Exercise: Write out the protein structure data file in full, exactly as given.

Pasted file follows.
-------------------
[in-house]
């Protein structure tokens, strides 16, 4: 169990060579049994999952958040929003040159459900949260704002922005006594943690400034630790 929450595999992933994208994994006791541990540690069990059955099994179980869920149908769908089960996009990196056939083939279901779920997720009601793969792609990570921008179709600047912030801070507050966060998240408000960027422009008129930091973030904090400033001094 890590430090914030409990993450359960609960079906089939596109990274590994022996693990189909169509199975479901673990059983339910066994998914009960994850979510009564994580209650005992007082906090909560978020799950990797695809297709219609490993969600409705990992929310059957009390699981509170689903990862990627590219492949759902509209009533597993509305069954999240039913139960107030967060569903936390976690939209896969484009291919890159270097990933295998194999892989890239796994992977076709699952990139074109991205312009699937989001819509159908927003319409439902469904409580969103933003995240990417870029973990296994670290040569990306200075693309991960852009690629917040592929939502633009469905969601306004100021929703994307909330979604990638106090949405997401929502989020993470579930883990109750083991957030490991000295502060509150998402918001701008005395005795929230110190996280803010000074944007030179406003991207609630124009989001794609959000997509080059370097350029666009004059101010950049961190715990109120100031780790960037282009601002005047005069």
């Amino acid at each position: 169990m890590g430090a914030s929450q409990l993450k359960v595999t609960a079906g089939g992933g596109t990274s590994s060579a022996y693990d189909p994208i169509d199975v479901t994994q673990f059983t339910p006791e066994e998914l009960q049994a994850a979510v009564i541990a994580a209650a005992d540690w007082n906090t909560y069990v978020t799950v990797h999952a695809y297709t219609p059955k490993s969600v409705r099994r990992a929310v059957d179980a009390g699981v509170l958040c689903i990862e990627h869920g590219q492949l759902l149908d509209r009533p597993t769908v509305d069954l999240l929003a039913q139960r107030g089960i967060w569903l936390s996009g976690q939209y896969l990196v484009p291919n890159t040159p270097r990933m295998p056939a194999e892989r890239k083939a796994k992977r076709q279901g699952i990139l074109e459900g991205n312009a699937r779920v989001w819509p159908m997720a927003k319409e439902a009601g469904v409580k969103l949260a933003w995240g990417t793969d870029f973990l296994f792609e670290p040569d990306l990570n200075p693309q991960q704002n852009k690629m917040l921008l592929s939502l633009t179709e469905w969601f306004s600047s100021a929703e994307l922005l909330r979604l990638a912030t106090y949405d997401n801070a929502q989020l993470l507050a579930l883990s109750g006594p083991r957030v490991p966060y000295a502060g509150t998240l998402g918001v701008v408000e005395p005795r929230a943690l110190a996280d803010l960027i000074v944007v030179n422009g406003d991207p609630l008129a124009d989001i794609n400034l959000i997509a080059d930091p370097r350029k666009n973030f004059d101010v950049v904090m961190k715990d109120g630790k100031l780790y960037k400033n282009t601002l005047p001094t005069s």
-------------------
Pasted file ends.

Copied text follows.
[in-house]
């Protein structure tokens, strides 16, 4: 169990060579049994999952958040929003040159459900949260704002922005006594943690400034630790 929450595999992933994208994994006791541990540690069990059955099994179980869920149908769908089960996009990196056939083939279901779920997720009601793969792609990570921008179709600047912030801070507050966060998240408000960027422009008129930091973030904090400033001094 890590430090914030409990993450359960609960079906089939596109990274590994022996693990189909169509199975479901673990059983339910066994998914009960994850979510009564994580209650005992007082906090909560978020799950990797695809297709219609490993969600409705990992929310059957009390699981509170689903990862990627590219492949759902509209009533597993509305069954999240039913139960107030967060569903936390976690939209896969484009291919890159270097990933295998194999892989890239796994992977076709699952990139074109991205312009699937989001819509159908927003319409439902469904409580969103933003995240990417870029973990296994670290040569990306200075693309991960852009690629917040592929939502633009469905969601306004100021929703994307909330979604990638106090949405997401929502989020993470579930883990109750083991957030490991000295502060509150998402918001701008005395005795929230110190996280803010000074944007030179406003991207609630124009989001794609959000997509080059370097350029666009004059101010950049961190715990109120100031780790960037282009601002005047005069």
């Amino acid at each position: 169990m890590g430090a914030s929450q409990l993450k359960v595999t609960a079906g089939g992933g596109t990274s590994s060579a022996y693990d189909p994208i169509d199975v479901t994994q673990f059983t339910p006791e066994e998914l009960q049994a994850a979510v009564i541990a994580a209650a005992d540690w007082n906090t909560y069990v978020t799950v990797h999952a695809y297709t219609p059955k490993s969600v409705r099994r990992a929310v059957d179980a009390g699981v509170l958040c689903i990862e990627h869920g590219q492949l759902l149908d509209r009533p597993t769908v509305d069954l999240l929003a039913q139960r107030g089960i967060w569903l936390s996009g976690q939209y896969l990196v484009p291919n890159t040159p270097r990933m295998p056939a194999e892989r890239k083939a796994k992977r076709q279901g699952i990139l074109e459900g991205n312009a699937r779920v989001w819509p159908m997720a927003k319409e439902a009601g469904v409580k969103l949260a933003w995240g990417t793969d870029f973990l296994f792609e670290p040569d990306l990570n200075p693309q991960q704002n852009k690629m917040l921008l592929s939502l633009t179709e469905w969601f306004s600047s100021a929703e994307l922005l909330r979604l990638a912030t106090y949405d997401n801070a929502q989020l993470l507050a579930l883990s109750g006594p083991r957030v490991p966060y000295a502060g509150t998240l998402g918001v701008v408000e005395p005795r929230a943690l110190a996280d803010l960027i000074v944007v030179n422009g406003d991207p609630l008129a124009d989001i794609n400034l959000i997509a080059d930091p370097r350029k666009n973030f004059d101010v950049v904090m961190k715990d109120g630790k100031l780790y960037k400033n282009t601002l005047p001094t005069s």